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‘I Feel Like A Coyote.’ Woman Offers Rides To Texans Crossing State Lines For Abortions

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Šarūnas Burdulis from USA
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Wikimedia Creative Commons
2011.07 Southwest

Outside a Lubbock coffee shop, “Patricia” struggles to calm her friendly, two-year old pit mix, as people walk by. She said the pup is especially antsy after being crated yesterday, while Patricia drove a friend 11 hours, round-trip, to get an abortion in New Mexico.

Texas now has the most restrictive abortion laws in the country. Senate Bill 8, which went into effect at the beginning of September, is nearly a complete ban on abortions, prohibiting the procedure after six weeks. That’s before many people even know they’re pregnant. Now, Texans who can afford it are traveling out of state to get abortions.

Patricia recalled that a friend called her on a Monday with “Hey, I'm five weeks and a day.” Her friend was surprised to find out she was pregnant and speculated five weeks and a day was how far along she was in her pregnancy. “And I said, ‘So based on the way you introduce that, we’re taking a girls trip,’” Patricia said.

Her friend was not completely sure how far along she was and with the new state law, she wanted to be safe. Instead of driving five hours east to Dallas, they drove five-and-a-half hours west to Albuquerque.

“I got really concerned,” Patricia said. “You're like, should we have an overnight bag for if we get pulled over and asked, ‘What are y'all doing.’”

She asked to be called “Patricia” for this story because, while what she did doesn’t violate S.B. 8, there are concerns about how courts might interpret the law in the future. “It feels really illegal man. I feel like a coyote,” she said.

The day after Texas’ new law went into effect, Patricia posted on Facebook, offering rides to anyone who needed to GO over state lines for an abortion. As Patricia and her friend made the long drive to and from New Mexico, a thought kept coming to mind: people like her and her friend won’t be hit the hardest by this law.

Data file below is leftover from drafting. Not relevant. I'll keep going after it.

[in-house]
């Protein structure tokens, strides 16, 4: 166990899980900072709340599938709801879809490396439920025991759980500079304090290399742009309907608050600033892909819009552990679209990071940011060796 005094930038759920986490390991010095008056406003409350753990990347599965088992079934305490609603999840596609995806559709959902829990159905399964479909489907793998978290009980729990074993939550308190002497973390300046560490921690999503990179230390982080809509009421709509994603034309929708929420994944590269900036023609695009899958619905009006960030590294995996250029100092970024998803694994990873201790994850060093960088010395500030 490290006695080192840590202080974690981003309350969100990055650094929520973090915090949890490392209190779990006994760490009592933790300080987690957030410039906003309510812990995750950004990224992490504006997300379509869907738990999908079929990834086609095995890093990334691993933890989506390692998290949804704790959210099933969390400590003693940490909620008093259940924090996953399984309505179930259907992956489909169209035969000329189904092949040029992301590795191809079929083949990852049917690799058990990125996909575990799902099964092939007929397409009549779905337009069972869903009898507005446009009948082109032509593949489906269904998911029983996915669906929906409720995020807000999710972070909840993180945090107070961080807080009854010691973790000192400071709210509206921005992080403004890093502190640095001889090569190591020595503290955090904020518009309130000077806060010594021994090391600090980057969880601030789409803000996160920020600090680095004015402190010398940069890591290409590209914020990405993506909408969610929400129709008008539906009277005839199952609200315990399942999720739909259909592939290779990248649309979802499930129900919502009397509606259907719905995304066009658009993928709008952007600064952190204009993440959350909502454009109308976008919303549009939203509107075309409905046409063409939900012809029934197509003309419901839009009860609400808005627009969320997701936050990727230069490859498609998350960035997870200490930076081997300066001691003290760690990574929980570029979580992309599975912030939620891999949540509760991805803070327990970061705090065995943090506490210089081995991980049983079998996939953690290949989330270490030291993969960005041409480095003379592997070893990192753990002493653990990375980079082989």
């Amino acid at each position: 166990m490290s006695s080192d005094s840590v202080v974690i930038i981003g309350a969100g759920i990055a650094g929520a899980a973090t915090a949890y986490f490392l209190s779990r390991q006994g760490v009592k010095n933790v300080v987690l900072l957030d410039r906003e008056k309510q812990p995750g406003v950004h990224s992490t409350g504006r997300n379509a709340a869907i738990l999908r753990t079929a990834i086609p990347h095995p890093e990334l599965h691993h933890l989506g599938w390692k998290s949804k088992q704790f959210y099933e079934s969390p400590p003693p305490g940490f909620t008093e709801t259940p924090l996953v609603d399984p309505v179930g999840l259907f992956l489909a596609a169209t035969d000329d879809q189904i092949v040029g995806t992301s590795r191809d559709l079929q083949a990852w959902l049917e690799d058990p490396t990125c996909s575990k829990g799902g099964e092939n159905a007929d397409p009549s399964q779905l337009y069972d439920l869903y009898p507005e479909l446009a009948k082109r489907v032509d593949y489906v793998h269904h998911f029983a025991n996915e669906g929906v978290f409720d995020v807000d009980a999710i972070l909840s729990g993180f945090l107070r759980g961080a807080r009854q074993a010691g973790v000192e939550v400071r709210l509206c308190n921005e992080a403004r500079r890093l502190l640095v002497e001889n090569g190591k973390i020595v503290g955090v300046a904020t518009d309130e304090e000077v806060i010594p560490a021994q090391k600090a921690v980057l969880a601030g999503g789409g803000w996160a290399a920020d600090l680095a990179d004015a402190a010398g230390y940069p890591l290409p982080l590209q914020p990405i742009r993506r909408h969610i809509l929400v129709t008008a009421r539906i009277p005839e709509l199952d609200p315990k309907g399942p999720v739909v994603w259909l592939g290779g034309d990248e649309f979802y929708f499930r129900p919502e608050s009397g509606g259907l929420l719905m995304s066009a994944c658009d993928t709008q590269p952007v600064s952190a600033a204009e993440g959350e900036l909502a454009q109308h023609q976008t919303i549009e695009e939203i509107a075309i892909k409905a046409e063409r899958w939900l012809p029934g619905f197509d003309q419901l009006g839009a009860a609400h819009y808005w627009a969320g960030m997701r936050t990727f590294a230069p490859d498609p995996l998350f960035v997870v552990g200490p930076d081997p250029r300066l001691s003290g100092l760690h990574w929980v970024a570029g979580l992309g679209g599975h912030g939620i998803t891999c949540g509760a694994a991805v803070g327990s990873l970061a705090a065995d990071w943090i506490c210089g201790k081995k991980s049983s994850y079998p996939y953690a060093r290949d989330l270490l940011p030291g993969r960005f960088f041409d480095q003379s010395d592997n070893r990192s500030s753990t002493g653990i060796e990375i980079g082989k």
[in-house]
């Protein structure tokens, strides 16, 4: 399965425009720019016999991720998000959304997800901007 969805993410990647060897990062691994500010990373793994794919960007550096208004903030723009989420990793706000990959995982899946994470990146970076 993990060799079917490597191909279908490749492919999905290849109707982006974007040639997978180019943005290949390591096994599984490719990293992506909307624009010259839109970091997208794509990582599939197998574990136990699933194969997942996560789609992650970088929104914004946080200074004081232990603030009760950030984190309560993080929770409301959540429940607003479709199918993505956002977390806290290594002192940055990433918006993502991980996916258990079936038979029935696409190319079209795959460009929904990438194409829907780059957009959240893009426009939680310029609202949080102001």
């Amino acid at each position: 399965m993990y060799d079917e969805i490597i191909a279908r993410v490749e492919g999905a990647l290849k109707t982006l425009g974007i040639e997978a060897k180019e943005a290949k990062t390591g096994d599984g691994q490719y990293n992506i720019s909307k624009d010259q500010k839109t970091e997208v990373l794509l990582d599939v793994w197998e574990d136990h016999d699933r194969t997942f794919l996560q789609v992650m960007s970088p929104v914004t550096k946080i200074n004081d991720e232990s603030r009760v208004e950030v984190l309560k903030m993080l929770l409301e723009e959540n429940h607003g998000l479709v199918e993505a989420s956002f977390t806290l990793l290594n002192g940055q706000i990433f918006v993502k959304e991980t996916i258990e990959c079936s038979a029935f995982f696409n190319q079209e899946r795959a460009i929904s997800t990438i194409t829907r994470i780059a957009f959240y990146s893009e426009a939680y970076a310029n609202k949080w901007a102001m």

“We are women of immense privilege,” she said. “I mean, you're talking almost $1,000 round trip, just to go into it.” That’s money many in Lubbock cannot spare where the median household income is a little over $52,000.

Robin Gardner exemplifies this.

Around two years ago, she found out she was pregnant with her fourth child. She describes her family as low income. “My husband makes decent money,” she said. “But when you weigh the fact that I barely make more than minimum wage…On paper it looks like we would have a significant income but in all reality like we really do not.” Between daily expenses like food and clothing, along with daycare for three children, Gardner said it’s a struggle.

She didn’t think the family could afford another kid and made an appointment in Dallas to have an abortion. But then she didn’t have the money to get there. “In some situations, it's easier to just have the baby,” she said. “Even if that's not necessarily what you wanted to do because financially, you just don't really have a whole lot of choice.”

Texans who can afford to travel have, and they have been filling up the clinics out of state. “We knew S.B. 8 had passed and we knew it would be bad,” said Vicki Cowart, President and CEO of Planned Parenthood of the Rocky Mountains. Her network oversees Planned Parenthood clinics in Colorado, Nevada, Wyoming and New Mexico.

She recalled on September 1, the day the law went into effect, “We only had Texas patients in our Albuquerque health center.”

While clinics in these states have always seen Texans, Cowart said, it first spiked when Gov. Greg Abbott stopped abortions during the pandemic, deeming them non-essential. Since then, she said that the wave has not waned. While Texans are not the only ones crossing state lines for their services, they make up a significant percentage. “Pre-COVID the numbers [of out-of-state clients] were in the 10 to 20 a month range.” Cowart said that this year, they’re on track to see 1,200 out-of-state people through 2021. Texans alone, makeup over 40 percent of that projection.

As long as there’s a need for a ride, Patricia said she will keep offering them—no questions asked. “Everybody needs to have people in their corner who are willing to say, ‘Yeah, let's go,’ ...Do I want to drive to Albuquerque ever again in my life? God, no.”

But would she do it again if asked? Absolutely.

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